Our Ancestors Laugh and Smoke Hookah, Still (Part II)


If you haven’t read Michelle Obama’s memoir Becoming yet, you should. Michelle weaves the themes of feminism with racial liberation, with optimism and with emotional growth. She braids these paramount ideas together, but the title itself captures the central idea: Persisting Growth.

This earth would be a more harmonious place if world leaders (and world followers – and everyone in between) read and internalized the messages inside Becoming.

Becoming, a gerundive verb, signifies a continuous and unending process—like time itself. Michelle’s autobiography is divided into three sections: Becoming Me, Becoming Us and Becoming More. Irrespective of the regrettable fact that Barack Obama failed to marry a Bhagnari, I wonder how this threefold sectioning of Becoming could apply to our Bhagnari family. Namely, I wonder: Who are Bhagnaris as individuals, who are we as a collective and how do we futuristically flourish into “more” as we engage in this process of Becoming?

More importantly, what happens after we become more – is this process linear or cyclical? Is Michelle’s sectioning truly distinct, or is there a porosity that allows for liminal space between these seemingly separate categories that is worth exploring? Literature inevitably leads us down the path of responding to these Michelle-inspired thoughts.

Sandra Cisneros’ short story “Eleven” is an excellent text that allows us to explore these introspective curiosities. I readily used this text in the classroom while I was a school teacher. “Eleven” is a rich narrative that depicts growing up as an unending process rather than a one-directional path with a finite, definitive destination. “Eleven” touches on our curiosities by tracing the birthday of the protagonist of the story who happens to be a young girl turning eleven years old. Cisneros writes:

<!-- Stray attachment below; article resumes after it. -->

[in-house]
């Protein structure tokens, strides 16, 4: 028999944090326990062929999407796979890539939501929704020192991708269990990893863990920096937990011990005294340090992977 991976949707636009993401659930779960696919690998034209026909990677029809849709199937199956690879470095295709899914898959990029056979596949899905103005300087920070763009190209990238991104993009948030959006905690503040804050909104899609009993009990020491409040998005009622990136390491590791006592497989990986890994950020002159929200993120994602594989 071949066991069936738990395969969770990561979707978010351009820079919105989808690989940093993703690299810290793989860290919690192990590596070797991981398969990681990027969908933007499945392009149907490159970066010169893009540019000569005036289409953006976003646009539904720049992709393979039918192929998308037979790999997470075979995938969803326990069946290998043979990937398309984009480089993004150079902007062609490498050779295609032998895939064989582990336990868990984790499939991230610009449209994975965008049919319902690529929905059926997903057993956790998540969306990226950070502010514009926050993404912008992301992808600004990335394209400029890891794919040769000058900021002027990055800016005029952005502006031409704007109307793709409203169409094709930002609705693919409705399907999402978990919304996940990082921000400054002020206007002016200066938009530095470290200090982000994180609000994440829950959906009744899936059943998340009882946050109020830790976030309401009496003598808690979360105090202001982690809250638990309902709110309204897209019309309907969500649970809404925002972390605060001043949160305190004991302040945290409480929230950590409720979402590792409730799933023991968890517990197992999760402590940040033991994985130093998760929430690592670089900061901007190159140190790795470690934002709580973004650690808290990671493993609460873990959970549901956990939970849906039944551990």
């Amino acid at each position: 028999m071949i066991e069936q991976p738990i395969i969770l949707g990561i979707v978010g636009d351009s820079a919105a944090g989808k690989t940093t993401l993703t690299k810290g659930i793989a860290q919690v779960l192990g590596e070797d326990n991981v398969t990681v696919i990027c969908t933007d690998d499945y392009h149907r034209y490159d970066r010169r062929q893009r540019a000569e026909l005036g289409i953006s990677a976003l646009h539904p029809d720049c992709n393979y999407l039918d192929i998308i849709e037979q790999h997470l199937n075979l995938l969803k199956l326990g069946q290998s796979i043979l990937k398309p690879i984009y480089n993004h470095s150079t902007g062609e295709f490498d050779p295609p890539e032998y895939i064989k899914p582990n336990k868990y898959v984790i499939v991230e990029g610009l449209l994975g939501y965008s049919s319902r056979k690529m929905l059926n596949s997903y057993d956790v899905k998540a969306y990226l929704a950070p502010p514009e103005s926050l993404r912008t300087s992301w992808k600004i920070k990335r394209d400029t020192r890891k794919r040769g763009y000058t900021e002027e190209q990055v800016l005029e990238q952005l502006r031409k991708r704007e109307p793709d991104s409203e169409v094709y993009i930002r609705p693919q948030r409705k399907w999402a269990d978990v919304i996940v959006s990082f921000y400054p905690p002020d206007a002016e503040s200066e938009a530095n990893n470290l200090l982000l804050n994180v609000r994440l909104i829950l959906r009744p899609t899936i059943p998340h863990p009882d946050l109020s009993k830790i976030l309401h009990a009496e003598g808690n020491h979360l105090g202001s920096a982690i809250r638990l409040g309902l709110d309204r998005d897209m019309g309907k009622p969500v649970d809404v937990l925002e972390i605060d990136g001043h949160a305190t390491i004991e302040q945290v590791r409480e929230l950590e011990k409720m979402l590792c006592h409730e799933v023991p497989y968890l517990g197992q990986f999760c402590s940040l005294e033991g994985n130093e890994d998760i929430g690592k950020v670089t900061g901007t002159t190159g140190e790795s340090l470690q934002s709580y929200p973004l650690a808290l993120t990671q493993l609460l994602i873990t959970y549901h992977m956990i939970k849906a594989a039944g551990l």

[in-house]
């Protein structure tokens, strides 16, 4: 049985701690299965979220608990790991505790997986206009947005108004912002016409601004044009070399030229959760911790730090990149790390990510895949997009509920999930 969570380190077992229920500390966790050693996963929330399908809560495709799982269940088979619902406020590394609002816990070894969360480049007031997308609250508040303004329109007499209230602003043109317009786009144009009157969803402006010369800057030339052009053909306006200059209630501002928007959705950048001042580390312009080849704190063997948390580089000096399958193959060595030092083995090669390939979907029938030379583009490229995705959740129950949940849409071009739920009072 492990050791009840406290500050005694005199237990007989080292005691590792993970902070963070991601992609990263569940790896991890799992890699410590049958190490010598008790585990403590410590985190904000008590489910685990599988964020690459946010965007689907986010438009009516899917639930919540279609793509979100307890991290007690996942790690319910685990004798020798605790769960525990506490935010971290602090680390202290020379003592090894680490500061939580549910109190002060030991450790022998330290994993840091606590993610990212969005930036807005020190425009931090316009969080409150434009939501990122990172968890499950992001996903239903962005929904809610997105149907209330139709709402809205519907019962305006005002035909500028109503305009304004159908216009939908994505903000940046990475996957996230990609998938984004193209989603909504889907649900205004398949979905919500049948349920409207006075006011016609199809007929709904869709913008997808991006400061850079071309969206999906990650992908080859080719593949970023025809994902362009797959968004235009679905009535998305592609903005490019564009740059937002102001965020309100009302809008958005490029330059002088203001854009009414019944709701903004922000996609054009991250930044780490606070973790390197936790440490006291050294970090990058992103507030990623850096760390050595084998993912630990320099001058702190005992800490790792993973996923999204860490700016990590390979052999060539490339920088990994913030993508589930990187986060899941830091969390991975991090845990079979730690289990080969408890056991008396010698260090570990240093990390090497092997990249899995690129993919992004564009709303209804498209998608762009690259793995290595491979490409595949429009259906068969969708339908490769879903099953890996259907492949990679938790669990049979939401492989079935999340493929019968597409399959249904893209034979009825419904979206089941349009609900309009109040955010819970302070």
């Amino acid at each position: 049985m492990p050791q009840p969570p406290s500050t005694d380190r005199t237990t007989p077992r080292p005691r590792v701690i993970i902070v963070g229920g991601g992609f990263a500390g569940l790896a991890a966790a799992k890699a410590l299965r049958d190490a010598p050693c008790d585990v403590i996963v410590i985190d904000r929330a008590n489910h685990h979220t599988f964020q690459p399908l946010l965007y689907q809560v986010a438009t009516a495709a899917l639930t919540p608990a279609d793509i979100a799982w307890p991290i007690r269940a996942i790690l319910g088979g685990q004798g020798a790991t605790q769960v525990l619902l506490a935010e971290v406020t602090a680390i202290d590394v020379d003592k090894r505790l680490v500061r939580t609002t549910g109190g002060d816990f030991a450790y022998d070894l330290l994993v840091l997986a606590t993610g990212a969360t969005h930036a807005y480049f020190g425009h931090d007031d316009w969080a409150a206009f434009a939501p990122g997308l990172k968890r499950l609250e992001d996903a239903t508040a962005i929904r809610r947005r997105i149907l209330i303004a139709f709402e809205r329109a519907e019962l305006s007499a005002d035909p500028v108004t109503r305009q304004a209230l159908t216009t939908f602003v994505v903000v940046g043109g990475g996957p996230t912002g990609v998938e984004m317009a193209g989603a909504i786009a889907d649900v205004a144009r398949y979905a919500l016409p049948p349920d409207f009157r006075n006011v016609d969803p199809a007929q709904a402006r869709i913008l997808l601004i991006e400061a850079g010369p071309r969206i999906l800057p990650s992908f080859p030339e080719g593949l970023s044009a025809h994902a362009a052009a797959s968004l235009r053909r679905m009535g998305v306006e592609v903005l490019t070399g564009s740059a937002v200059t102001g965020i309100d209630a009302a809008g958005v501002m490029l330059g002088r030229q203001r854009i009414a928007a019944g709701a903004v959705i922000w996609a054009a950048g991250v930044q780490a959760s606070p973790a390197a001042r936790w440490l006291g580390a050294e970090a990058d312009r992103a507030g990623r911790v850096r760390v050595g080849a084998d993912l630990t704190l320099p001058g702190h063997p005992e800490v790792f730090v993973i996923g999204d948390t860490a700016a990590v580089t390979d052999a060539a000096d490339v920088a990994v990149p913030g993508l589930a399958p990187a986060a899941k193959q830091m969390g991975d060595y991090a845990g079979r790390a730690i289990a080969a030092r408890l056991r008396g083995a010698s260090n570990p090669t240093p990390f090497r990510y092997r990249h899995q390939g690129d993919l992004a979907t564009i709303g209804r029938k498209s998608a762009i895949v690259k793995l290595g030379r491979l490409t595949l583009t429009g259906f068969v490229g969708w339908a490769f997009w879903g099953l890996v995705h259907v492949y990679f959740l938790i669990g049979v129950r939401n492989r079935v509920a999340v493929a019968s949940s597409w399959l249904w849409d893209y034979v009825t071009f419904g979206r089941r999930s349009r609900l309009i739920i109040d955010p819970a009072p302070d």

What they don’t understand about birthdays and what they never tell you is that when you’re eleven, you’re also ten, and nine, and eight, and seven, and six, and five, and four, and three, and two, and one. And when you wake up on your eleventh birthday you expect to feel eleven, but you don’t. You open your eyes and everything’s just like yesterday, only it’s today. And you don’t feel eleven at all. You feel like you’re still ten. And you are – underneath the year that makes you eleven.

Like some days you might say something stupid, and that’s the part of you that’s still ten. Or maybe some days you might need to sit on your mama’s lap because you’re scared, and that’s the part of you that’s five. And maybe one day when you’re all grown up maybe you will need to cry like you’re three, and that’s okay. That’s what I tell Mama when she’s sad and needs to cry. Maybe she’s feeling three.

Because the way you grow old is kind of like an onion or like the rings inside a tree trunk or like my little wooden dolls that fit one inside the other, each year inside the next one. That’s how being eleven years old is. 

This story has always touched me because it facilitates our right to lean into our unimpressive feelings – our immaturities even. Currently I am 29, but I am not 29. I’m 29 and every other age I have ever been. I’m Saahil now and every other version of Saahil I’ve ever been in the past. I’m every success, every failure, every regret, every surprise, every doubt – everything I have ever been. All this – in just one container.